BEIRUT: A Lebanese Shiite scholar has denounced Hezbollah, as well as its leader Hassan Nasrallah and his deputy Sheikh Naim Qassem, in a sermon published on his Facebook page and shared across social media.
Sheikh Abdul Salam Dandach, from the Baalbek–Hermel region, said in the video: “Our resistance is different from theirs (Hezbollah’s). We are not the rulers of this land and we are not new parties that came to Lebanon. Our parents and ancestors are deeply rooted in this land.”
The party is referred to as the “resistance” in Lebanon.
He addressed Nasrallah, saying: “You resist using deception and encroachment. You live off your resistance, based on the bliss of the US dollar, whereas our resistance comes from hunger and poverty. You resist through surfeit and ingratitude. We resist your lies. We resist the illness and ignorance that you caused in the region. We resist the destruction and havoc that you created.”
Since the beginning of the economic and social crisis that has hit Lebanon, many in the Shiite community of Baalbek–Hermel have complained about the rampant insecurity that the region is witnessing due to the emergence of a de facto power that controls people's lives with its weapons and allows the formation of gangs involved in smuggling, kidnapping and extortion.
An activist from the region, who did not reveal his identity, told Arab News: “Baalbek–Hermel doesn’t have any patron. The government has been neglecting it for years and Hezbollah tries to avoid it, turning its back on the complicated social and economic crises.”
The Shiites in Baalbek–Hermel constitute 60 percent of the population, whereas the Sunnis and Christians represent 20 percent apiece.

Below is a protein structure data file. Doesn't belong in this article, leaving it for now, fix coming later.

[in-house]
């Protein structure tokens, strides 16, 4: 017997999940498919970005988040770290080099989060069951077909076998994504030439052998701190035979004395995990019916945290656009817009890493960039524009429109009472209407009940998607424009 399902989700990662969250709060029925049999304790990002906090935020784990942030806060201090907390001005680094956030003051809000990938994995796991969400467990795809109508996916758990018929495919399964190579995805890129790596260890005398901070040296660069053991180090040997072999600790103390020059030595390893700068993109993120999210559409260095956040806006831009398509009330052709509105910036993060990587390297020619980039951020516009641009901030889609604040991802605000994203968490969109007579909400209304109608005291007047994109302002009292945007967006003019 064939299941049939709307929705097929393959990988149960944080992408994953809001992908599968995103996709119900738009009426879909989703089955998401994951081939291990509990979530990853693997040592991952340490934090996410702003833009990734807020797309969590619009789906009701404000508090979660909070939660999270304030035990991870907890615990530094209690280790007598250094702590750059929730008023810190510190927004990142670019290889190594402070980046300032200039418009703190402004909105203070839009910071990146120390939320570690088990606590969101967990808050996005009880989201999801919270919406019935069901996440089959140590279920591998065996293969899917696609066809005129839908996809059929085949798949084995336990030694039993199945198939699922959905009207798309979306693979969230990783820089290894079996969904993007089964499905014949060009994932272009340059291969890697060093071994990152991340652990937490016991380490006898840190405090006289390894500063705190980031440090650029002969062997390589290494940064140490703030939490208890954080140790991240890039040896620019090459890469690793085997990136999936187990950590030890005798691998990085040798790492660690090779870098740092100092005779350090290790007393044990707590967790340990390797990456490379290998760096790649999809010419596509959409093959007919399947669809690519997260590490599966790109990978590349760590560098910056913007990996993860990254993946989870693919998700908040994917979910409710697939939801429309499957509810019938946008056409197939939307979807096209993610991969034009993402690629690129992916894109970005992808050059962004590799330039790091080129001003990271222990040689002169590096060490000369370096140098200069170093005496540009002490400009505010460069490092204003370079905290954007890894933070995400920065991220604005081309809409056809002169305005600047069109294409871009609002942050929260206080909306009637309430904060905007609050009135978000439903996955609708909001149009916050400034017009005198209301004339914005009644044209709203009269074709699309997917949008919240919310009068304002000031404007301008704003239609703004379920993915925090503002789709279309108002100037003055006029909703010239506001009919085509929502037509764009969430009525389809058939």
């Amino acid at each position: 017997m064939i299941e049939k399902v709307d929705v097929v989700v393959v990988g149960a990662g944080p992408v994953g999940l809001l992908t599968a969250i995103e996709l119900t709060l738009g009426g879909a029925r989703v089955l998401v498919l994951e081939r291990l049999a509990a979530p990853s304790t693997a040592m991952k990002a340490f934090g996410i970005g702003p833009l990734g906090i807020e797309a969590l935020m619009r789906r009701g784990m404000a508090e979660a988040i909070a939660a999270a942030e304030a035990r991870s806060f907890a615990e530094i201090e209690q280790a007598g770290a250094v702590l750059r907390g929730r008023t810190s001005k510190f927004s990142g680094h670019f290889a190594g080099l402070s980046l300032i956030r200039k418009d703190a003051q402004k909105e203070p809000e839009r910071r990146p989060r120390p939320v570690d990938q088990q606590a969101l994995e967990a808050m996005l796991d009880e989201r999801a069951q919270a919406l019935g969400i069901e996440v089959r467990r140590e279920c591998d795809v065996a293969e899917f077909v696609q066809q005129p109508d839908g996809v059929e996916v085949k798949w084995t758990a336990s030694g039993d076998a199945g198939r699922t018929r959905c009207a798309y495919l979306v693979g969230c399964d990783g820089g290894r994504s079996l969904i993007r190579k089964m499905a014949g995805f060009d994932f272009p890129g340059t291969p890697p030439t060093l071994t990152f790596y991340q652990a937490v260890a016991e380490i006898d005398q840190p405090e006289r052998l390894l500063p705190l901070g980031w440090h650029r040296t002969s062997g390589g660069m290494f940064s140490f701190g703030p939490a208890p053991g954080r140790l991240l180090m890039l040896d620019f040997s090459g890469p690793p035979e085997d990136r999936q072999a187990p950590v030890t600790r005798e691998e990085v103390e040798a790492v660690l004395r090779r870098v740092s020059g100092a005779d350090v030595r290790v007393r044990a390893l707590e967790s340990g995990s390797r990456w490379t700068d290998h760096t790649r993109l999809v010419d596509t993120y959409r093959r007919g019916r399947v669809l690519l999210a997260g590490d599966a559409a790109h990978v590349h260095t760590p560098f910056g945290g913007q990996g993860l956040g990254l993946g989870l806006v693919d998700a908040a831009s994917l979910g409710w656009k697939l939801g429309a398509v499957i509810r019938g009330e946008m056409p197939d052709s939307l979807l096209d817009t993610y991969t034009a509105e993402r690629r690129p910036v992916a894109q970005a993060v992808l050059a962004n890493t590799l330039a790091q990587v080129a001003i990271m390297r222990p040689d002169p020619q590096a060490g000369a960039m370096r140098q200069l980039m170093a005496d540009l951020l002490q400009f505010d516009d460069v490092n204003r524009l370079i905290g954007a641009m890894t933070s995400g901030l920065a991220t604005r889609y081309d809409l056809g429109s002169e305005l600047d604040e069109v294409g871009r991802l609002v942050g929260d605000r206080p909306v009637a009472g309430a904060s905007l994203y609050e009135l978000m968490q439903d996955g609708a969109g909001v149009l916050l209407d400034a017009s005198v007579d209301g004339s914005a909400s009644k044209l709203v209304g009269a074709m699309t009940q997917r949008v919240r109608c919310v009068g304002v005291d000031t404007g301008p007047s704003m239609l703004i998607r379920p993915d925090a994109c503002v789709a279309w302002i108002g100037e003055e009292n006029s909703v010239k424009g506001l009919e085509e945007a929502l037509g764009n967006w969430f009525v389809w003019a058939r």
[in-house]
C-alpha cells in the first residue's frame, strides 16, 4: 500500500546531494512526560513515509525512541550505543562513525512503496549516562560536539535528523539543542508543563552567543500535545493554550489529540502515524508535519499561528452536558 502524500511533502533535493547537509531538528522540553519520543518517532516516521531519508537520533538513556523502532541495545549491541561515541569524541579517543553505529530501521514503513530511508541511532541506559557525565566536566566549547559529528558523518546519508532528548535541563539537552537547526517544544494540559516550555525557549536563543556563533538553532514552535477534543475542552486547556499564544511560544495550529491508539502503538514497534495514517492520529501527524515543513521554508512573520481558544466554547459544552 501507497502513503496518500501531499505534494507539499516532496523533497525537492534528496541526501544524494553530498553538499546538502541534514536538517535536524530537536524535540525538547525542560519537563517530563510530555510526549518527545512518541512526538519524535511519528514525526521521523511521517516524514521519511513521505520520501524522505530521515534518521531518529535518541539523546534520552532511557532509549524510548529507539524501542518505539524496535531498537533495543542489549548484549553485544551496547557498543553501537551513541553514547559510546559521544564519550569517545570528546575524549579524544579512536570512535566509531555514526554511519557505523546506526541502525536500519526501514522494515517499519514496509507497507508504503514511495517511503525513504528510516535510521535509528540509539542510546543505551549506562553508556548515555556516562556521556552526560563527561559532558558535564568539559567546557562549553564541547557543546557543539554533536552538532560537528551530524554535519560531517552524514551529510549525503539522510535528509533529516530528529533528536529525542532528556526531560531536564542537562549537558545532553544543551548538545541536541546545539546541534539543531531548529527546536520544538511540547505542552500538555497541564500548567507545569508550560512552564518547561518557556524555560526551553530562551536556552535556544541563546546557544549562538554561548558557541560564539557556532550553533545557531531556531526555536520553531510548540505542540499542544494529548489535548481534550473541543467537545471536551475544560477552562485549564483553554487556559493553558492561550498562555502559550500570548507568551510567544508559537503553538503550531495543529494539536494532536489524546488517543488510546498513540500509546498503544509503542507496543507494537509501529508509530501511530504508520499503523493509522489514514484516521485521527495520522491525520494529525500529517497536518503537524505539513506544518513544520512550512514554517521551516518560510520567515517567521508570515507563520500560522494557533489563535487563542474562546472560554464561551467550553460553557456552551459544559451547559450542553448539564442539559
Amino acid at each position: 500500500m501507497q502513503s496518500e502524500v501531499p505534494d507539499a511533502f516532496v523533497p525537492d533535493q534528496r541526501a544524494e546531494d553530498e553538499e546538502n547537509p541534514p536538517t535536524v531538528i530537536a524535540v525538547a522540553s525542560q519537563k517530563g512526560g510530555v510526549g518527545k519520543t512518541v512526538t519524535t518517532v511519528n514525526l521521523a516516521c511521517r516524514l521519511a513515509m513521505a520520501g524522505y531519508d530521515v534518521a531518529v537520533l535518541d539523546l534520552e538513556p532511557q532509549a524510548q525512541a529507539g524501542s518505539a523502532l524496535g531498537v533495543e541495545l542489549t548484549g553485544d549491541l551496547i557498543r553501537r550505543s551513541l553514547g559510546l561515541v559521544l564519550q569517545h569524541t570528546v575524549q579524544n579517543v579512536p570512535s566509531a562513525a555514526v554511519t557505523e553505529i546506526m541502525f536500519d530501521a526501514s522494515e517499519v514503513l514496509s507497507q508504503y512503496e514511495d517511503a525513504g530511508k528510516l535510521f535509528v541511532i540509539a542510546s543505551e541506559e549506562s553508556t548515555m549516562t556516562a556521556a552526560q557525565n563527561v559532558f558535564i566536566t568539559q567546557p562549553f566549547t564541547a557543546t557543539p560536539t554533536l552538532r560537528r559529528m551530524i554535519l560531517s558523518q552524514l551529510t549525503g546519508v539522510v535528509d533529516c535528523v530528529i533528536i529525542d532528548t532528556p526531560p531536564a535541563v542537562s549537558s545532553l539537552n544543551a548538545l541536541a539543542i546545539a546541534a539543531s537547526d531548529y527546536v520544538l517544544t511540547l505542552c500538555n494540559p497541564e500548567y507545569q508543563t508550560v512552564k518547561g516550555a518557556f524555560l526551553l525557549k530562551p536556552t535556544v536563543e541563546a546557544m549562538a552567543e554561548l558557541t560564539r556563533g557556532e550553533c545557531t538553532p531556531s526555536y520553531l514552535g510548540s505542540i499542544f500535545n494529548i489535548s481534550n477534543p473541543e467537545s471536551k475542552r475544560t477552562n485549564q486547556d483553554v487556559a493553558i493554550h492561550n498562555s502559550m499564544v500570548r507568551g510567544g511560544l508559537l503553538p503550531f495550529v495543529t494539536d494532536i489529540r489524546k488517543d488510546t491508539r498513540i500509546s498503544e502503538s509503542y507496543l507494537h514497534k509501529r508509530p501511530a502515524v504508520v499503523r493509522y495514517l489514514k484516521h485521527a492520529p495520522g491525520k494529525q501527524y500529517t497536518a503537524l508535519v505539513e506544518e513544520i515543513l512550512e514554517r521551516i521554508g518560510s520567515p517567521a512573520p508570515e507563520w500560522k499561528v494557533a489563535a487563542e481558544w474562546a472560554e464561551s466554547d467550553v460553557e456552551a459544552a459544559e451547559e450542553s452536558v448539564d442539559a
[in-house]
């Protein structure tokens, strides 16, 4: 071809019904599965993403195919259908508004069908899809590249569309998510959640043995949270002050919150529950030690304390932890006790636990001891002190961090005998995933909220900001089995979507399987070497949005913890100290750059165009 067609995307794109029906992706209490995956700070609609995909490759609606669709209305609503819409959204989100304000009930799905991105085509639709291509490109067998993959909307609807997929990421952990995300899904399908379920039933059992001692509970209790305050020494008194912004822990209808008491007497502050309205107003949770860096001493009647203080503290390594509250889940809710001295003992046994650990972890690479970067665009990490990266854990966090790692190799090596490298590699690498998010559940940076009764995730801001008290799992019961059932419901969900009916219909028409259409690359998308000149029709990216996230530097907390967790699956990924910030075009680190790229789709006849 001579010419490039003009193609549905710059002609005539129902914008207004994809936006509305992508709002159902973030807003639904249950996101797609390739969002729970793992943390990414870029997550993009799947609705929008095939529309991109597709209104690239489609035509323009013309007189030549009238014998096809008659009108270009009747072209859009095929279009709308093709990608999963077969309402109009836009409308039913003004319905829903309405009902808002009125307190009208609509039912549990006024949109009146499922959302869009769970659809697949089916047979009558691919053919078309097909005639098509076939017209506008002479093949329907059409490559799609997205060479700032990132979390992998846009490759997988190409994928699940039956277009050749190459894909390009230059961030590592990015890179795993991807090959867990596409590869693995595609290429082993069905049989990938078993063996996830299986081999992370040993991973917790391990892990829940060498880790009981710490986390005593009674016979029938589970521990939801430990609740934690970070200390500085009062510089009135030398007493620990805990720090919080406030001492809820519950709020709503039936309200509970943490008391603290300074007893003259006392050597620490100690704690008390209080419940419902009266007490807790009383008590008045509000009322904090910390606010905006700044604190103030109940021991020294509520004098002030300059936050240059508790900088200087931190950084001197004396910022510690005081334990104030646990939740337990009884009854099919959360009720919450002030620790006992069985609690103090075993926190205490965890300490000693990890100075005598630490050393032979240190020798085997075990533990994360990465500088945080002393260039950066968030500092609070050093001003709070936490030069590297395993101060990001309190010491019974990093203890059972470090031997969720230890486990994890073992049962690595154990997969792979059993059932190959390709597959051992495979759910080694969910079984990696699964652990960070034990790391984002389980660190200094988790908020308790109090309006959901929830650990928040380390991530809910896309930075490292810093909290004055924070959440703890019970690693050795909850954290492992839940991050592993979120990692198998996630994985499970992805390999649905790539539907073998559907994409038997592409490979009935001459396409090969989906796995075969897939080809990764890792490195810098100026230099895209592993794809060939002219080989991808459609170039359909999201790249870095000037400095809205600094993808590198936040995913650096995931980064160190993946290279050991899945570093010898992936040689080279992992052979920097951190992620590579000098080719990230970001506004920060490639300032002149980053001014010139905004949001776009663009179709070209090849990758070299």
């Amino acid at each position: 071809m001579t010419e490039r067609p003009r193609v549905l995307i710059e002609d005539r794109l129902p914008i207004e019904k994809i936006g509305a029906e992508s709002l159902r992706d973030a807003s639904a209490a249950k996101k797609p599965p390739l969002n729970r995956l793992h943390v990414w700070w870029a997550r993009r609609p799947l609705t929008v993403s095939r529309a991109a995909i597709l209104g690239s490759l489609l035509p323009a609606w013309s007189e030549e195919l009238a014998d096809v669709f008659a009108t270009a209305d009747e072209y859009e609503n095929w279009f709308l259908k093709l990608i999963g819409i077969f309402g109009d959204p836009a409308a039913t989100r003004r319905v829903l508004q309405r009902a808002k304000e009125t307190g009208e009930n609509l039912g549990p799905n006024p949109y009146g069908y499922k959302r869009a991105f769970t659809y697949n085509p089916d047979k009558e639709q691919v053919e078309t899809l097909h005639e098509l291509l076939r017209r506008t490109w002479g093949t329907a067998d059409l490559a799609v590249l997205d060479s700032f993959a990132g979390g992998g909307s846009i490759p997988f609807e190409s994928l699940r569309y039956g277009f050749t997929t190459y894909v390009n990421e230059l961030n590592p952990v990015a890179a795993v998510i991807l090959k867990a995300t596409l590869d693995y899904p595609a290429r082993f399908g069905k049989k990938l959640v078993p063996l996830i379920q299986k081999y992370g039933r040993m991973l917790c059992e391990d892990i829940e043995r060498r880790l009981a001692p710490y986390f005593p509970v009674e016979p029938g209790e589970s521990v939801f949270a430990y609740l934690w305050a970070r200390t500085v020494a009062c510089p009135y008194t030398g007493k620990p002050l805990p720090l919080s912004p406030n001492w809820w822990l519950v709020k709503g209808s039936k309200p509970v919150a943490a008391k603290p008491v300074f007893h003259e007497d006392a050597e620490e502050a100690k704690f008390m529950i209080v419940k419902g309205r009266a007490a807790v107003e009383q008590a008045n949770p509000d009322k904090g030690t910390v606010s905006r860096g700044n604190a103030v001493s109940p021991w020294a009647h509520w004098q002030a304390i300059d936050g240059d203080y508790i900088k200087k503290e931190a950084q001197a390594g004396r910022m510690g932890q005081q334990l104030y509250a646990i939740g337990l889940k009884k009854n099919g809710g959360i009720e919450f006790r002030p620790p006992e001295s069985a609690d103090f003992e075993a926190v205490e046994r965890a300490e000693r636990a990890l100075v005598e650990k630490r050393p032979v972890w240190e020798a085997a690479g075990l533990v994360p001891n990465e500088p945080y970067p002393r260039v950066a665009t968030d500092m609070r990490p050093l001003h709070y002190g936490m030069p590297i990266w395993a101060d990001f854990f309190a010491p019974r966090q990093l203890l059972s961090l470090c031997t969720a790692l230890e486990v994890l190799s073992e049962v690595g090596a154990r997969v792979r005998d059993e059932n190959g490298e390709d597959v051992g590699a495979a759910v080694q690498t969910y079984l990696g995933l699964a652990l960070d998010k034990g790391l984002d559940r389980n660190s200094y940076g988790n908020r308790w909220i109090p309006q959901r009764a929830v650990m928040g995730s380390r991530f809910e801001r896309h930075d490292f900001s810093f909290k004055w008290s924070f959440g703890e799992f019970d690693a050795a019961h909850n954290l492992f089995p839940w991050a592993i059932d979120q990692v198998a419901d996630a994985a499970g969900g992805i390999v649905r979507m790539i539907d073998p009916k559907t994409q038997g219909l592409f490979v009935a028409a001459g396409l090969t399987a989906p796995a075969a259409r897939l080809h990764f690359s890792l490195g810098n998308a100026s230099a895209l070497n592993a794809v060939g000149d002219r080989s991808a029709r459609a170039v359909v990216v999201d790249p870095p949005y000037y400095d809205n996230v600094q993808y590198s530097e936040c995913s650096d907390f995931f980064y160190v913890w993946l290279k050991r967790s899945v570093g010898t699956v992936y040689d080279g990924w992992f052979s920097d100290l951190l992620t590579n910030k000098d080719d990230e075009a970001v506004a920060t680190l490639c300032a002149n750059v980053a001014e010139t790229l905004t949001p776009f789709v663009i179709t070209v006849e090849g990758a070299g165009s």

Fewer than 30 percent of the Shiites belong to political parties, mostly the Amal Movement and Hezbollah, whereas the rest belong to a clan.
On Oct. 17, 2019, massive protests swept across Lebanon in an unprecedented movement against government failures, poor living standards, rampant corruption, the lack of basic services, overwhelming sectarian rule, and the imploding economy.
One of the Oct. 17 activists said: “Sheikh Dandach is not the first opposition voice to rise in the region against Hezbollah. People were previously silent because the economic situation was acceptable. But when everything collapsed, there were no more reservations, the pain became bigger and the voice louder.
“The dominant mindset in the region is a clan mindset ruled by the logic of dignity that refuses to be dictated as to what to do and what not to do.”
The activist said the people of Baalbek–Hermel drew comparisons between the situation in their neglected areas and in the prosperous areas of southern Lebanon.
“They feel that the south is receiving greater attention from Hezbollah and enjoys many benefits and economic projects that aren’t provided to the Baalbek–Hermel region. They refer to Hezbollah’s chief Hassan Nasrallah and Parliament Speaker Nabih Berri as the ‘Southern Duo.'”
According to a political activist in the region, Dandach derived his power from his family in Hermel, the biggest city in the Baalbek–Hermel governorate. “This family is linked to those involved in murders and smuggling. So, Hezbollah may not pay attention to what Dandach says.”
But this did not mean that Dandach’s words would not harm Hezbollah and allow other voices to be raised, including those of opponents active in the revolution, he added, demanding that all those in power, including Hezbollah, changed their primary decision-making partners in the country.
“Dandach’s words reflect a situation of great malaise within the Shiite community in the region, which may be reflected in the upcoming parliamentary elections, but the problem lies in the counter-fight against Hezbollah, which may be in the interest of the party itself.
“Terming Hezbollah as an Iranian occupation force is an uncomfortable expression in the region and may cause people to gravitate back toward Hezbollah.”